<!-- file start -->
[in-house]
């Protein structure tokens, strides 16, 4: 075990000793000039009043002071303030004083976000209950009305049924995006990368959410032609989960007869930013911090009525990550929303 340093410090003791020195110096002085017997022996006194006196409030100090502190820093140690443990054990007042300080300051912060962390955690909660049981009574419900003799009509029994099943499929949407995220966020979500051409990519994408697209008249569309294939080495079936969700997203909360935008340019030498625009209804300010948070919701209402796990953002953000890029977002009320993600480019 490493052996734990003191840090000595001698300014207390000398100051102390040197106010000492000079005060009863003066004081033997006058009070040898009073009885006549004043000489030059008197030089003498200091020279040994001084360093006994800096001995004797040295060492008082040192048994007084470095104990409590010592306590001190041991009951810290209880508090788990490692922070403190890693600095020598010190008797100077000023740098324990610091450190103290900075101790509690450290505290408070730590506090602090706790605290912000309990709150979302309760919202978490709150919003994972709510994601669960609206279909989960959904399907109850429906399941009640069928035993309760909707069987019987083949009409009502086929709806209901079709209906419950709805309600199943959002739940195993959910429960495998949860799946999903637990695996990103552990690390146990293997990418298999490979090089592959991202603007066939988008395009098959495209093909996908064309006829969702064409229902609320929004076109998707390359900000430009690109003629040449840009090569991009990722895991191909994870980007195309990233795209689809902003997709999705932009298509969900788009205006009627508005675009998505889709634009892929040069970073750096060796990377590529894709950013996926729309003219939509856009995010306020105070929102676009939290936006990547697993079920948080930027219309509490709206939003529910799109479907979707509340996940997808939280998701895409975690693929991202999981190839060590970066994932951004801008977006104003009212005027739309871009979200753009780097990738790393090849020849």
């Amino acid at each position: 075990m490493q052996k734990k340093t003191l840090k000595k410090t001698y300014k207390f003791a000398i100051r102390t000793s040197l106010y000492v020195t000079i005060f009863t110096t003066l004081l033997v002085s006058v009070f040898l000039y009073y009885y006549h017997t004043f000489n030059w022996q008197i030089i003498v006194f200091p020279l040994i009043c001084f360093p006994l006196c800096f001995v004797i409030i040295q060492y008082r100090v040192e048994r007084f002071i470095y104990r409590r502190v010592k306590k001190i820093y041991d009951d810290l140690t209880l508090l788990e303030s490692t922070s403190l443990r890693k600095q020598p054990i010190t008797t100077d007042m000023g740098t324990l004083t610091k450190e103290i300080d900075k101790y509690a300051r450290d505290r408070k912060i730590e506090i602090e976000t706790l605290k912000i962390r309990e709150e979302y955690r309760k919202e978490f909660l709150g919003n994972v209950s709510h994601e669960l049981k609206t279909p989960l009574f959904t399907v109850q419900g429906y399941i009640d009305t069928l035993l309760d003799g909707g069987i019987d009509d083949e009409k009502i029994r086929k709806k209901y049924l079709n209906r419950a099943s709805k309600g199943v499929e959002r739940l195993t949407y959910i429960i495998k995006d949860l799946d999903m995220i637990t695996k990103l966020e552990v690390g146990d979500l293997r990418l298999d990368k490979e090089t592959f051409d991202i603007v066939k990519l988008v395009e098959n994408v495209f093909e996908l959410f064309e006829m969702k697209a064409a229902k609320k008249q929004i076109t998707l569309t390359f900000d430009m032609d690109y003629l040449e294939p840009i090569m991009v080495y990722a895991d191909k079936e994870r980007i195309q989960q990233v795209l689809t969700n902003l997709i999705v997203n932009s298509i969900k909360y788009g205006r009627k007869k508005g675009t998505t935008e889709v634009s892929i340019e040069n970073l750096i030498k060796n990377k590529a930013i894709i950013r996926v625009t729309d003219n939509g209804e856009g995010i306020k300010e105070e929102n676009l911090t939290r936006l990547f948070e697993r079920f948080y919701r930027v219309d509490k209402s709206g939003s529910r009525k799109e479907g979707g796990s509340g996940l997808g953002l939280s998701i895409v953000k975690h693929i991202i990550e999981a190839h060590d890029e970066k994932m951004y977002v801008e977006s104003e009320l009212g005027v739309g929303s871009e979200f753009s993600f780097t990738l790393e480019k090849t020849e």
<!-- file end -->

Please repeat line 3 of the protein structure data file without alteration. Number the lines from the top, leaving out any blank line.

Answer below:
């Amino acid at each position: 075990m490493q052996k734990k340093t003191l840090k000595k410090t001698y300014k207390f003791a000398i100051r102390t000793s040197l106010y000492v020195t000079i005060f009863t110096t003066l004081l033997v002085s006058v009070f040898l000039y009073y009885y006549h017997t004043f000489n030059w022996q008197i030089i003498v006194f200091p020279l040994i009043c001084f360093p006994l006196c800096f001995v004797i409030i040295q060492y008082r100090v040192e048994r007084f002071i470095y104990r409590r502190v010592k306590k001190i820093y041991d009951d810290l140690t209880l508090l788990e303030s490692t922070s403190l443990r890693k600095q020598p054990i010190t008797t100077d007042m000023g740098t324990l004083t610091k450190e103290i300080d900075k101790y509690a300051r450290d505290r408070k912060i730590e506090i602090e976000t706790l605290k912000i962390r309990e709150e979302y955690r309760k919202e978490f909660l709150g919003n994972v209950s709510h994601e669960l049981k609206t279909p989960l009574f959904t399907v109850q419900g429906y399941i009640d009305t069928l035993l309760d003799g909707g069987i019987d009509d083949e009409k009502i029994r086929k709806k209901y049924l079709n209906r419950a099943s709805k309600g199943v499929e959002r739940l195993t949407y959910i429960i495998k995006d949860l799946d999903m995220i637990t695996k990103l966020e552990v690390g146990d979500l293997r990418l298999d990368k490979e090089t592959f051409d991202i603007v066939k990519l988008v395009e098959n994408v495209f093909e996908l959410f064309e006829m969702k697209a064409a229902k609320k008249q929004i076109t998707l569309t390359f900000d430009m032609d690109y003629l040449e294939p840009i090569m991009v080495y990722a895991d191909k079936e994870r980007i195309q989960q990233v795209l689809t969700n902003l997709i999705v997203n932009s298509i969900k909360y788009g205006r009627k007869k508005g675009t998505t935008e889709v634009s892929i340019e040069n970073l750096i030498k060796n990377k590529a930013i894709i950013r996926v625009t729309d003219n939509g209804e856009g995010i306020k300010e105070e929102n676009l911090t939290r936006l990547f948070e697993r079920f948080y919701r930027v219309d509490k209402s709206g939003s529910r009525k799109e479907g979707g796990s509340g996940l997808g953002l939280s998701i895409v953000k975690h693929i991202i990550e999981a190839h060590d890029e970066k994932m951004y977002v801008e977006s104003e009320l009212g005027v739309g929303s871009e979200f753009s993600f780097t990738l790393e480019k090849t020849e």